Be sure to look at it because if Donald Trump has his way, it really will be green land in the not so distant future.

This is what the Trump administration thinks of veterans

Via here, here’s a nice little story for Memorial Day:

The Marine Corps called him back to Iraq and Afghanistan for three more tours. He was in Fallujah in Iraq’s “bloody triangle” during the surge. In all, he spent about four years in the Middle East.

In between deployments, McGreevey would return to Vancouver, where he managed to buy a house on Northeast 24th Court. But the years overseas took a toll. He says he made a fateful mistake: trusting someone else to make the mortgage payment.

He returned from his third tour in June 2010, just in time to watch PHH Mortgage repossess his house.

They foreclosed despite the fact that it was illegal:

The law prohibits banks and other creditors from foreclosing, garnishing, evicting or repossessing assets from service members while they are on active duty or within 12 months of leaving the service. It is the creditor’s obligation to determine whether the debtor is protected by the law.

And here is the Trump administration taking sides:

Her words rang hollow with McGreevey and Riddell on March 29 when the U.S. Justice Department intervened in their case and effectively sided with PHH Mortgage and Northwest Trustee. The federal lawyers said they were not taking a position on the merits of McGreevey’s complaint. Rather, they echoed defendants’ arguments that the four-year statute of limitations should apply and McGreevey’s case be dismissed.

McGreevey shouldn’t feel that they’re after him, it’s just the Trump administration likes corporations:

Twelve days before it sided with PHH Mortgage over McGreevey, the Justice Department intervened in an ongoing dispute between the New Jersey lender and the Consumer Financial Protection Bureau. The bureau contended that PHH for more than a decade had been operating a mortgage insurance kickback scheme that cost its borrowers hundreds of millions of dollars.

The case got particularly controversial in 2015, when bureau Director Richard Cordray unilaterally increased the fine against PHH Mortgage from $6 million to $109 million. A court froze the penalty after the lender appealed. The Justice Department sided with PHH Mortgage in March.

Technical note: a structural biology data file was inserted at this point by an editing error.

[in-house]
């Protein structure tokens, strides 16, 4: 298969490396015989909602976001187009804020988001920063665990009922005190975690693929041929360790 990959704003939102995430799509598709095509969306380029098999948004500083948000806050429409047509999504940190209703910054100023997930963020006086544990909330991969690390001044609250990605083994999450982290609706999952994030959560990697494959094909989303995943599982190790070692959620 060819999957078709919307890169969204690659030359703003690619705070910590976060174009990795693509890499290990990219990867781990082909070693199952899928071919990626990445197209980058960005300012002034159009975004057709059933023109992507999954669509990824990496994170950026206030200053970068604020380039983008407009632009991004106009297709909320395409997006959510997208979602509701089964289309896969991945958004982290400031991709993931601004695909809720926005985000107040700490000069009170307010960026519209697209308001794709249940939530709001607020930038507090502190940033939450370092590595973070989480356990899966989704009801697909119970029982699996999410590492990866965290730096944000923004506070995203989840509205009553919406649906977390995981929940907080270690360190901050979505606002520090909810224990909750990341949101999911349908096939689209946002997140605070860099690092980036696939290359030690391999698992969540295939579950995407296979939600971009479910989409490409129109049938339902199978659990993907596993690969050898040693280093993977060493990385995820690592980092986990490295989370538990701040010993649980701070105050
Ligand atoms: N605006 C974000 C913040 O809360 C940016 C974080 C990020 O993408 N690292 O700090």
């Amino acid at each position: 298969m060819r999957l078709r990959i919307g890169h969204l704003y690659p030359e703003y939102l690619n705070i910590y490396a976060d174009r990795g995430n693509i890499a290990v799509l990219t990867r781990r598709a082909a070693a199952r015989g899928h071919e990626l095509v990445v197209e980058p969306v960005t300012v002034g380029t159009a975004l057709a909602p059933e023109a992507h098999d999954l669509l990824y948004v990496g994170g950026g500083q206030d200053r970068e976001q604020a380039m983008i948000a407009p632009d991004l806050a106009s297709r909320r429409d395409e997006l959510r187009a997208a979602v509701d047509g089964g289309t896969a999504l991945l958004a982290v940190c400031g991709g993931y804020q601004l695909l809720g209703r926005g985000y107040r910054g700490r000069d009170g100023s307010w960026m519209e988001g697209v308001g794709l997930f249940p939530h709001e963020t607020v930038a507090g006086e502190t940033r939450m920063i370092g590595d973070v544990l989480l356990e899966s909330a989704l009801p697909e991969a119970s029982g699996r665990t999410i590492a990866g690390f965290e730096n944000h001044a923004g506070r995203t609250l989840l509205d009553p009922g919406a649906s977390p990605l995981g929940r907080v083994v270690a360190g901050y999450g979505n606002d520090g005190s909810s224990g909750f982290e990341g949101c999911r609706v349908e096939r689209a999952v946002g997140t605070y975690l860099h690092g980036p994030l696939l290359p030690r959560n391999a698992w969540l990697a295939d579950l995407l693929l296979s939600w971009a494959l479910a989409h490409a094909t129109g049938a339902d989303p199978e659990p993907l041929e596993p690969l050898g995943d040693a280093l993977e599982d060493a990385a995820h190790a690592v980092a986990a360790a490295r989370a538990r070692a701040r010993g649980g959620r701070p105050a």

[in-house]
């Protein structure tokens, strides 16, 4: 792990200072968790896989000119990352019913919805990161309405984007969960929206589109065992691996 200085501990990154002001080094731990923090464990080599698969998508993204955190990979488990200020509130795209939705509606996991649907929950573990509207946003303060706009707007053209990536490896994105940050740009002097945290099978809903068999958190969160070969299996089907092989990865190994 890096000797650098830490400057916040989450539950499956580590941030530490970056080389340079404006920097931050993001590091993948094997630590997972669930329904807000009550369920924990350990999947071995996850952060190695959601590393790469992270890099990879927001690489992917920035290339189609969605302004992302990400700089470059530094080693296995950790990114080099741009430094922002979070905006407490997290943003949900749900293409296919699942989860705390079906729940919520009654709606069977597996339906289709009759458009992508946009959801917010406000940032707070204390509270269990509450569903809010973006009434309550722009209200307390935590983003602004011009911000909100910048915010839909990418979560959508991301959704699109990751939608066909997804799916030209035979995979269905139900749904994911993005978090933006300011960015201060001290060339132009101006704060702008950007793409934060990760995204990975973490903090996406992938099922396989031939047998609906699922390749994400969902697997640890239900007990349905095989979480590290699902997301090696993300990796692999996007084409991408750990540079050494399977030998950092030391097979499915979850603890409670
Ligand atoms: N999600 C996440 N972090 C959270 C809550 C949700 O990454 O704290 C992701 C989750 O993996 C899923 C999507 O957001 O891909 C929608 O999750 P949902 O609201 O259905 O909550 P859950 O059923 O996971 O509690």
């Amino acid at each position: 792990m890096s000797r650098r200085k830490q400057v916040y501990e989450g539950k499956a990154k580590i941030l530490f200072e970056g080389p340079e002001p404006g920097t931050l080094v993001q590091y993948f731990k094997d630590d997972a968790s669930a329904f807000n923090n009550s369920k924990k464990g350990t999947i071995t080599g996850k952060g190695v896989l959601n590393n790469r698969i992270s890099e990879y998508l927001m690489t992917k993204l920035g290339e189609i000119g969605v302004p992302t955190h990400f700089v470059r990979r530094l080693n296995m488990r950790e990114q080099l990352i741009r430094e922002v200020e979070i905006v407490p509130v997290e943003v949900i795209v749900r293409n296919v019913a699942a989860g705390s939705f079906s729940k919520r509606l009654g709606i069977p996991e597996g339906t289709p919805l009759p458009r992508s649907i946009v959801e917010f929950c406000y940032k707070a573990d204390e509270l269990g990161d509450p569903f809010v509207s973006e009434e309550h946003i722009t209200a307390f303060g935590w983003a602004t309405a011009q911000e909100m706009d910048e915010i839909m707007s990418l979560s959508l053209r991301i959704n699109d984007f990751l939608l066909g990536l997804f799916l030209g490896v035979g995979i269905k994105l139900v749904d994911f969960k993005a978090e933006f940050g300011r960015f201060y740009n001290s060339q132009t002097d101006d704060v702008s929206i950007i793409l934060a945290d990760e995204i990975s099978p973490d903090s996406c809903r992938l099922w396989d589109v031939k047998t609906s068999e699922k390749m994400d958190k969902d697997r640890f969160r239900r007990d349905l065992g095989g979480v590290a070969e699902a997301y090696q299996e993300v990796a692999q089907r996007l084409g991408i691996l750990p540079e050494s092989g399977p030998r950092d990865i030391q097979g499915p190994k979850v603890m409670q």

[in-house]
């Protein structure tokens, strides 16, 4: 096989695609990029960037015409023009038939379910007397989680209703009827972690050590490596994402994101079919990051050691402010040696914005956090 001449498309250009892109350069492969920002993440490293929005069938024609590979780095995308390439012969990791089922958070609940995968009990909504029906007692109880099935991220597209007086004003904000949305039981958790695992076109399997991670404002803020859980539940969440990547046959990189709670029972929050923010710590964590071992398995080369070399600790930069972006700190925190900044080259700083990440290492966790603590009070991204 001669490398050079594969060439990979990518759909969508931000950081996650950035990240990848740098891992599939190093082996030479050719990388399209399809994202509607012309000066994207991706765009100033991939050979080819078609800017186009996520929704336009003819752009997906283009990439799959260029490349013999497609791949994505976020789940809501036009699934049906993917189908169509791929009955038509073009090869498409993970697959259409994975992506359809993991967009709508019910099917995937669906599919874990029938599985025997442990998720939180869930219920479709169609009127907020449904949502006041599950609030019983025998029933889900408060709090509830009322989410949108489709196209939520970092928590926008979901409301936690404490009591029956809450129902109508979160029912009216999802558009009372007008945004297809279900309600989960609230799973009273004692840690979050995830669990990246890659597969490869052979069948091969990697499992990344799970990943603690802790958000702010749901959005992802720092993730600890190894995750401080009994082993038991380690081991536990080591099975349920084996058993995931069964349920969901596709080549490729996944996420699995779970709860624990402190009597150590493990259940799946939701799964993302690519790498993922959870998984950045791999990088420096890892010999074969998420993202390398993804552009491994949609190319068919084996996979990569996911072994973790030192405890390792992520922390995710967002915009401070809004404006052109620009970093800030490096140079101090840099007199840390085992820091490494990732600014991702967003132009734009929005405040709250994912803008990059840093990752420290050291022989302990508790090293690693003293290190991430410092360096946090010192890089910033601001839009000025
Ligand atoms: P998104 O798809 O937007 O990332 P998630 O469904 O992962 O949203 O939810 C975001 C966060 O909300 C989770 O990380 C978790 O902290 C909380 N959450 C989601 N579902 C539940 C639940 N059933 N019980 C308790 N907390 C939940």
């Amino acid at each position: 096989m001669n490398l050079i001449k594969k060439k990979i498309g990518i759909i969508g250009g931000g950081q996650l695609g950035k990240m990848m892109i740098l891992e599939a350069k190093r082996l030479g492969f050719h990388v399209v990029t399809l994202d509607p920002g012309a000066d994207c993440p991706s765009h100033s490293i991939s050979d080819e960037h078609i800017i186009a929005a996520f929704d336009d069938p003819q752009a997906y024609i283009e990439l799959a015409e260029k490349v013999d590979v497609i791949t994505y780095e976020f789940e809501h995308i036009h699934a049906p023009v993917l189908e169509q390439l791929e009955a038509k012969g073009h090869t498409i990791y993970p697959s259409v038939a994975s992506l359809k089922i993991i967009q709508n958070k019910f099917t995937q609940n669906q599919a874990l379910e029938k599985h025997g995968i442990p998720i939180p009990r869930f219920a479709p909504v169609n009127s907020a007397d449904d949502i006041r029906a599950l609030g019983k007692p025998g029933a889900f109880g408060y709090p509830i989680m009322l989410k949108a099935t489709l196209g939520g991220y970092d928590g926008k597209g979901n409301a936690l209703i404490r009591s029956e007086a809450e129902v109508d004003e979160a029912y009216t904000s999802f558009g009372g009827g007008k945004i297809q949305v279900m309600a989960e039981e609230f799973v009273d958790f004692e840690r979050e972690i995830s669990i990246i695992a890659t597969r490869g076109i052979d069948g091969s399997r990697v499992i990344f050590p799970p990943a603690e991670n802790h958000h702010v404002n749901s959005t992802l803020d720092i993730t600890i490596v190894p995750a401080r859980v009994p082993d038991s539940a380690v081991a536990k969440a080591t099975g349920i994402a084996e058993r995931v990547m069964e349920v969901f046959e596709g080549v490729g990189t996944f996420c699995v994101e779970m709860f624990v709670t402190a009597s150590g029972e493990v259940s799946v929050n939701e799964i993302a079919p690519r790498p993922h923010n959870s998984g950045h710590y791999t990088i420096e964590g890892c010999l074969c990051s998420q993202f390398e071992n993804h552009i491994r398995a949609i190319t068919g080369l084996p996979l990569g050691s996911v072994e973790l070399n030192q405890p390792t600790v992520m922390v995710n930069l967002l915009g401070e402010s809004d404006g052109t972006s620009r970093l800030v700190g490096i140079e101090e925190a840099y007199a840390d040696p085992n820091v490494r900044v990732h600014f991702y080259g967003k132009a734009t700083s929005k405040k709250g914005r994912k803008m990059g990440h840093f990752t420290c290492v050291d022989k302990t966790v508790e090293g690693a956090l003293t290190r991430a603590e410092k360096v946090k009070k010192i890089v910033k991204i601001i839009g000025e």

Betsy DeVos needs to go back to school

Katherine Clark asked her about discrimination:

Rep. Katherine M. Clark (D-Mass.) said that one private school in Indiana that is a voucher school says it may deny admission to students who are LGBT or who come from a family where there is “homosexual or bisexual activity.” She asked DeVos whether she would tell the state of Indiana that it could not discriminate in that way if it were to accept federal funding through a new school choice program. Clark further asked what DeVos would say if a voucher school were not accepting African American students and the state “said it was okay.”

To Clark’s question about whether she would step in, DeVos responded: “Well again, the Office of Civil Rights and our Title IX protections are broadly applicable across the board, but when it comes to parents making choices on behalf of their students …”

This should have been an easy question to answer: all schools need to abide by federal standards to get federal money, but for some reason DeVos couldn’t just say that. I wonder why? Is it because she really thinks that schools should be allowed to discriminate or if she just doesn’t know how the law works?

She was also asked about students with disabilities:

Lowey noted that in voucher and voucher-like programs in which public money is used to pay for private school tuition and educational expenses, families are often required to sign away their IDEA protections, including due process when a school fails to meet a child’s needs. Lowey asked DeVos if she thought that was fair.

DeVos responded that it should be up to the states to decide how to run their own programs, and then she referred to a tax credit program in Florida, where tens of thousands of students with disabilities attend private school with public money. Florida is one of those states that requires voucher recipients to give up their IDEA rights.

So she’s fine with those students losing federal protection.

She doesn’t seem to know that high poverty schools tend to have less funding:

In her first answer, the secretary said she believed high-poverty school districts do get more funding than wealthier districts, which is most often not true. In the second response, she said she believes high-poverty school districts get more federal funding than wealthier districts.  That is not always true.

She doesn’t think private schools should be held to any standards:

Rep. Mark Pocan (D-Wis.) discussed a private school that took public dollars even though it said students could learn how to read by simply putting a hand on a book. He asked her if she was “going to have accountability standards” in any new school choice program.